Targeted killings: The shadow side of violence in Colombia

As briefly approached earlier on, over the course of the 1970s and 1980s, the Manichaean
division between Liberals and Conservatives, which was a central motif of La Violencia,
began to blur, and the social and political landscape was transformed as drug trafficking
boomed and new paramilitary groups entered the fray. These two factors would funda-
mentally alter the dynamics of armed conflict in the country (González, 2012). Colombia
was fated to remain in the grip of what Pécaut calls the coexistence of order and vio-
lence,4 an oscillating pattern that, he argues, appears to be an inherent part of the fabric
of the nation, since it persisted despite all of the peace talks, amnesties, and other efforts
to reinforce democracy and heal division. The growth in drug trafficking and paramili-
tary activity, as well as the expansion of the FARC, subjected the Colombian people to
Uribe 7

an unprecedented level of violence. According to the Basta Ya report (NCHM, 2013),

this violence peaked between 1996 and 2002, at least in quantitative terms: around seven
million people were internally displaced, 83,000 fell victim to forced disappearance, and
more than 200,000 were killed. Colombia became notorious for its mass killings, 60% of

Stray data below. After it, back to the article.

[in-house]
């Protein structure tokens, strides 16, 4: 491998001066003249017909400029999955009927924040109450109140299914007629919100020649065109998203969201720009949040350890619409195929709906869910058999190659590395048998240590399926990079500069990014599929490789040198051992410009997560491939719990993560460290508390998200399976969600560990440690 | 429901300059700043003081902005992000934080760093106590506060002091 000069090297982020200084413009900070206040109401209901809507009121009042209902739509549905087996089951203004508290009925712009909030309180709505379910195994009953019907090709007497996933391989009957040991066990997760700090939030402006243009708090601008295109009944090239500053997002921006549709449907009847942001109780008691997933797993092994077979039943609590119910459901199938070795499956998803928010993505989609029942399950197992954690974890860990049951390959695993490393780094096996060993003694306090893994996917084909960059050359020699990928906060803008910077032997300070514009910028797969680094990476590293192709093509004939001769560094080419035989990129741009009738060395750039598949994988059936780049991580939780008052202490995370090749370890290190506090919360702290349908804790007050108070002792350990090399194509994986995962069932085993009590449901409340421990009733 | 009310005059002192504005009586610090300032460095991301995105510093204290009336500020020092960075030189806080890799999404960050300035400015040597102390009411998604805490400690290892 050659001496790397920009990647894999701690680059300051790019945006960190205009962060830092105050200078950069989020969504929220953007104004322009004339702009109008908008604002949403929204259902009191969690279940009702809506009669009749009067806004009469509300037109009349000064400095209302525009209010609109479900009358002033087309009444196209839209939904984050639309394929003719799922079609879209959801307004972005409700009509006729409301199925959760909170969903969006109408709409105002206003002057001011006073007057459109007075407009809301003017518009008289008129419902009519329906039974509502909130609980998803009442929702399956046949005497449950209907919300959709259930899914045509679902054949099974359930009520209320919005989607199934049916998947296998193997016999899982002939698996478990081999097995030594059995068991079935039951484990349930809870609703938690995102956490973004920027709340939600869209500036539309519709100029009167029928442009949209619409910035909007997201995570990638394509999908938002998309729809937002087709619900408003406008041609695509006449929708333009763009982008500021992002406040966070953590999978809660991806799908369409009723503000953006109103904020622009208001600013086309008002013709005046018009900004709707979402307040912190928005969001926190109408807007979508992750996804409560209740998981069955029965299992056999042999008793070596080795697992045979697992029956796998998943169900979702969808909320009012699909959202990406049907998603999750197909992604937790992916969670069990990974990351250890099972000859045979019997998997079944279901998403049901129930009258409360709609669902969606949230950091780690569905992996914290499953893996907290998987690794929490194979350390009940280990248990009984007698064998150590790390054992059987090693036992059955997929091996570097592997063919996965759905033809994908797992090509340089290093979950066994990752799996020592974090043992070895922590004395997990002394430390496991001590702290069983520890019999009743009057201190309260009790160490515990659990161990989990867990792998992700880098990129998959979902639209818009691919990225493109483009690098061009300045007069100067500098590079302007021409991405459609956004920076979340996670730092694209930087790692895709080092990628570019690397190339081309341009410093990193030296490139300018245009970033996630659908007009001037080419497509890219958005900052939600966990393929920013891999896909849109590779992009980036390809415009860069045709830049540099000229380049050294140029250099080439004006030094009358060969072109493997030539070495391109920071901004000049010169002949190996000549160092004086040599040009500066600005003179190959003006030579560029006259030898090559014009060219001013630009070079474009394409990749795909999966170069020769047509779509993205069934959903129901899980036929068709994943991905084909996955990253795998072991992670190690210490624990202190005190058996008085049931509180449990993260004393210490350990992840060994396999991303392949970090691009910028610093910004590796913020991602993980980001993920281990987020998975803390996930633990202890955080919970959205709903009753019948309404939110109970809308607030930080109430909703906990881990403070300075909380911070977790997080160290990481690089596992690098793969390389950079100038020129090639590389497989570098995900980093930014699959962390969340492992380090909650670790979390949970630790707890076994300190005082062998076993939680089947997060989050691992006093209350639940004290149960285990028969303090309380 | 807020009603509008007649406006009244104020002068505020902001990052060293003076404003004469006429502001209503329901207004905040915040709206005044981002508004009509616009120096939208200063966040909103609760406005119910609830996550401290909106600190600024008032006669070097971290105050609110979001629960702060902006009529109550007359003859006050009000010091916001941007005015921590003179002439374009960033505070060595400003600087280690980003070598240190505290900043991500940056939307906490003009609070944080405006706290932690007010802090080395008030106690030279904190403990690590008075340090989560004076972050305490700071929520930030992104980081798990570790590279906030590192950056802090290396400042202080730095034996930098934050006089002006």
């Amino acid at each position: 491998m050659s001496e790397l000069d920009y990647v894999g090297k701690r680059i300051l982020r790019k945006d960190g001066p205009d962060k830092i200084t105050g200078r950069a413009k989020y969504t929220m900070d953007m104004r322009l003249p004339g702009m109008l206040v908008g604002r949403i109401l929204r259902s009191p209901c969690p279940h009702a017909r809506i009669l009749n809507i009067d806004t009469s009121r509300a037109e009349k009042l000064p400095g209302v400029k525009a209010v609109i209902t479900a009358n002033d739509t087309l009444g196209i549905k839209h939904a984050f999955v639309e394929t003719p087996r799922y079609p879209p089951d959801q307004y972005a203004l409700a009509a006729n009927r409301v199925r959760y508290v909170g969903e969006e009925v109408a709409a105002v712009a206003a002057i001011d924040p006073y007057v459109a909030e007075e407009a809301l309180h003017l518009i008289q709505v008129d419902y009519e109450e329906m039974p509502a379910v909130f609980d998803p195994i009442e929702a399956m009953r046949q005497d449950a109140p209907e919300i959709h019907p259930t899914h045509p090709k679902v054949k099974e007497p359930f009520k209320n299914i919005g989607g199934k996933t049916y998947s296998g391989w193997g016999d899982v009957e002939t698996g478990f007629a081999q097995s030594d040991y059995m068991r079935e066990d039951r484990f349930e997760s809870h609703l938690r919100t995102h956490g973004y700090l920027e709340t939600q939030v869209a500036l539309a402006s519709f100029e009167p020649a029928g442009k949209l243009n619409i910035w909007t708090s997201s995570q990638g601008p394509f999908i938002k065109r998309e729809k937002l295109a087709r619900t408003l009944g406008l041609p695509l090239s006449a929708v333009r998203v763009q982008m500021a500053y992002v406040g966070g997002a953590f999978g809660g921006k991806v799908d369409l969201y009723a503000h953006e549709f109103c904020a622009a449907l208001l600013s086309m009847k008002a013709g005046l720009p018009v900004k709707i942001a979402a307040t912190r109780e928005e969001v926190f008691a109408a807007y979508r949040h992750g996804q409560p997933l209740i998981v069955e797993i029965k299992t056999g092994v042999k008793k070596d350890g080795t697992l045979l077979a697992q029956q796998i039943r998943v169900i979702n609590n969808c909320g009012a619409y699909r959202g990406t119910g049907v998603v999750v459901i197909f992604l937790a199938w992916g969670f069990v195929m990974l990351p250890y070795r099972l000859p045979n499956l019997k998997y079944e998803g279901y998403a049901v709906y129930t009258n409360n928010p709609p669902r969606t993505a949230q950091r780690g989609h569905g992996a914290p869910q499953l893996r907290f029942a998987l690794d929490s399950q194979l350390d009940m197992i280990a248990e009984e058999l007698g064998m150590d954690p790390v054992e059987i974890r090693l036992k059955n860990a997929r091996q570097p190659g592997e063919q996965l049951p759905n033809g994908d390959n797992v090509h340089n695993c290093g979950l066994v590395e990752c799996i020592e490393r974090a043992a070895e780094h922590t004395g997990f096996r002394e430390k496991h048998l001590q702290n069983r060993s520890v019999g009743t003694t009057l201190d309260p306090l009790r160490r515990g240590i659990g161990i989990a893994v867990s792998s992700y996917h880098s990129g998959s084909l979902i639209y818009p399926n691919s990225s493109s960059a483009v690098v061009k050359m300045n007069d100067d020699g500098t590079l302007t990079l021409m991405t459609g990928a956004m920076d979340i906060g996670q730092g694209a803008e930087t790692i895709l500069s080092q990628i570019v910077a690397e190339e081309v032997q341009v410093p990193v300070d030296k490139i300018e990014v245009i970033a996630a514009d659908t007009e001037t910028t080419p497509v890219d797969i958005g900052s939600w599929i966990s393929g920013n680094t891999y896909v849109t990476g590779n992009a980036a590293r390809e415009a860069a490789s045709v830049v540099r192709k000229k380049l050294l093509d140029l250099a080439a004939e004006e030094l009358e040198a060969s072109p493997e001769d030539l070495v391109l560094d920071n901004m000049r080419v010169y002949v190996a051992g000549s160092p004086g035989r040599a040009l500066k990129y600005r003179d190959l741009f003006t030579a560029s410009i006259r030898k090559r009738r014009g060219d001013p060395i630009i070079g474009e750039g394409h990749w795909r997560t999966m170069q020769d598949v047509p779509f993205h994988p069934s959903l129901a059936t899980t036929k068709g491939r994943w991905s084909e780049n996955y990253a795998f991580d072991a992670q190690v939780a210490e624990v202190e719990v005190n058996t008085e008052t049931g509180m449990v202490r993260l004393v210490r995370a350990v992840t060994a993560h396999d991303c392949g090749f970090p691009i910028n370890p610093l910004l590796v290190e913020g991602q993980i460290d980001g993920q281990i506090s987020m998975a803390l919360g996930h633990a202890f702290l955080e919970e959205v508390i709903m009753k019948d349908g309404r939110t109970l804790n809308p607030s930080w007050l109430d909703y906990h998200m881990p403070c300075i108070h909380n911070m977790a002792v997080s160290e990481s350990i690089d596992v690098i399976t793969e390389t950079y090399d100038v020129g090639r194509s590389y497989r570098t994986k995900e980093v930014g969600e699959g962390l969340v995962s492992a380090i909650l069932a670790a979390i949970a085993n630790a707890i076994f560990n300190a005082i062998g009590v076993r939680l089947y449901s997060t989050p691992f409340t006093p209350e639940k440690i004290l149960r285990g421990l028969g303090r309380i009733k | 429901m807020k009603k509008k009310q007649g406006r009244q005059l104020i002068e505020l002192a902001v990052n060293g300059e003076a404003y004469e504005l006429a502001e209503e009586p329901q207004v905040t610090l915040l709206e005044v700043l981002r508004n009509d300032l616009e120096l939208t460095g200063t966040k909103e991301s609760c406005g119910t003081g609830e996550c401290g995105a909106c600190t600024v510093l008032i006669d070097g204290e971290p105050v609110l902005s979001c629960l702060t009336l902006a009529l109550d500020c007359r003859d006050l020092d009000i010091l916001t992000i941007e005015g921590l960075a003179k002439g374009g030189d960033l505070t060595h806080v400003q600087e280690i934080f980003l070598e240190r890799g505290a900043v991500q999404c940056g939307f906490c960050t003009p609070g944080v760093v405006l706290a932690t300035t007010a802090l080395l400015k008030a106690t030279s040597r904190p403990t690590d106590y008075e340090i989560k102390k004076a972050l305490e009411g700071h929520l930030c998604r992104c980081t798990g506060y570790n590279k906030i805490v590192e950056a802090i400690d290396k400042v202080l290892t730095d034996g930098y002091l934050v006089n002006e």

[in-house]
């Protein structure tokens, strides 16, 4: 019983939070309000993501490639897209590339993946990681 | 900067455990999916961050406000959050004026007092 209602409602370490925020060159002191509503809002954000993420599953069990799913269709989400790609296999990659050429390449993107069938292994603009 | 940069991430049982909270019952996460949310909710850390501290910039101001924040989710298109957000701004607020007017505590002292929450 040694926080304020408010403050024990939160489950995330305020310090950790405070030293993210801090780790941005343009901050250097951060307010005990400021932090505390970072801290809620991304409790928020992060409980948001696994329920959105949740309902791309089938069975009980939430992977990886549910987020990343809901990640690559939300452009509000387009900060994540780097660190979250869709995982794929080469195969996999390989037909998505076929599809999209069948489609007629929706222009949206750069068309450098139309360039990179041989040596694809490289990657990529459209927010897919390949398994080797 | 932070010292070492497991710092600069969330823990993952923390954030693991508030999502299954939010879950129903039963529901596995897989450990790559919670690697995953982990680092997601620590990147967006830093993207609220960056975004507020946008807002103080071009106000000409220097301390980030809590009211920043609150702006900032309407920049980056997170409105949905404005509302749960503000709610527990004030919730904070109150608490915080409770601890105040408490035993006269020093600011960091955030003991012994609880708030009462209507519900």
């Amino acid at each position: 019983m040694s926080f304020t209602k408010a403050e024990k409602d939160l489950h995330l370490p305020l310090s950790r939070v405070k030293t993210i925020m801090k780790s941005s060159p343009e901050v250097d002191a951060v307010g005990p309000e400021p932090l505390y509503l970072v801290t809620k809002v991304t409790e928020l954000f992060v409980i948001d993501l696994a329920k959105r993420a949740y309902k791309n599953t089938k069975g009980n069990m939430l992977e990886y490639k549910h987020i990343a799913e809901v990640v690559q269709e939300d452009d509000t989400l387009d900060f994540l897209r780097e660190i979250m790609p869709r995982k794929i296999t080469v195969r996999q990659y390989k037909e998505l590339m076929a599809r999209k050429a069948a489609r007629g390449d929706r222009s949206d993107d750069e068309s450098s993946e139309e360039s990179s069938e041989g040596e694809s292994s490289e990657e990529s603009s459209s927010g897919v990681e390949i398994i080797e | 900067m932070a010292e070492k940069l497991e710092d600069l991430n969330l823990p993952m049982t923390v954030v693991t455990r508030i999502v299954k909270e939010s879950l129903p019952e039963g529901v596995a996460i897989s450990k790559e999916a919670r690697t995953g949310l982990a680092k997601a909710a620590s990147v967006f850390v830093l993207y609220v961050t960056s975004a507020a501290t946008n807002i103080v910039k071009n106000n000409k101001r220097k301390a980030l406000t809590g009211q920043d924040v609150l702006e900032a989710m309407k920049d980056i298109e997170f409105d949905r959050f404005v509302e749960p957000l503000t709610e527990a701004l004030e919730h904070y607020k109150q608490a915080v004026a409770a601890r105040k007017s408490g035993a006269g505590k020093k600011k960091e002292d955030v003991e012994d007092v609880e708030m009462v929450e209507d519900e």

which were carried out by paramilitaries, but there were also thousands of disappear-
ances, abductions, attacks on villages, urban terrorism, and other manifestations of
In the 1980s and 1990s, as open warfare raged between guerrilla groups, paramilitar-
ies, and armed government agents, large numbers of civilians were murdered as part of
the same outpouring of violence. In Colombia, targeted killings tend to happen in a quiet,
perfunctory, and isolated way, in places far removed from major towns and cities, going
unnoticed by the vast majority of the population (NCHM, 2013). These killings came to
be attributed in the media to “dark forces.” This two words were essentially a media
trope that circulated during this period as a mask for the retired army officers, paramili-
taries, landowners, and right-wing politicians who, from the shadows, engaged in the
assassination of intellectuals, members of the Patriotic Union party, opposition leaders,
and human rights activists.6 “Dark forces” is a euphemism that reveals as much as it
conceals, simultaneously obscuring the masterminds of the killings and highlighting the
opaque and sinister side of this spectral violence that threatened, displaced, and terror-
ized the population (NCHM, 2018). Over these two decades, the NCHM (2013) recorded
the murders of 1227 community leaders, 1495 left-wing political activists, and numerous
trade union leaders. Shielded by their anonymity, these “dark forces” sent thousands of
threatening pamphlets and letters to anyone who was openly sympathetic to the left or
had any sort of connection to rebel groups.
A symbolic threshold, marking the eruption of this spectral violence that, one by one,
would claim the lives of thousands, was breached in April 1984 when two hit men on a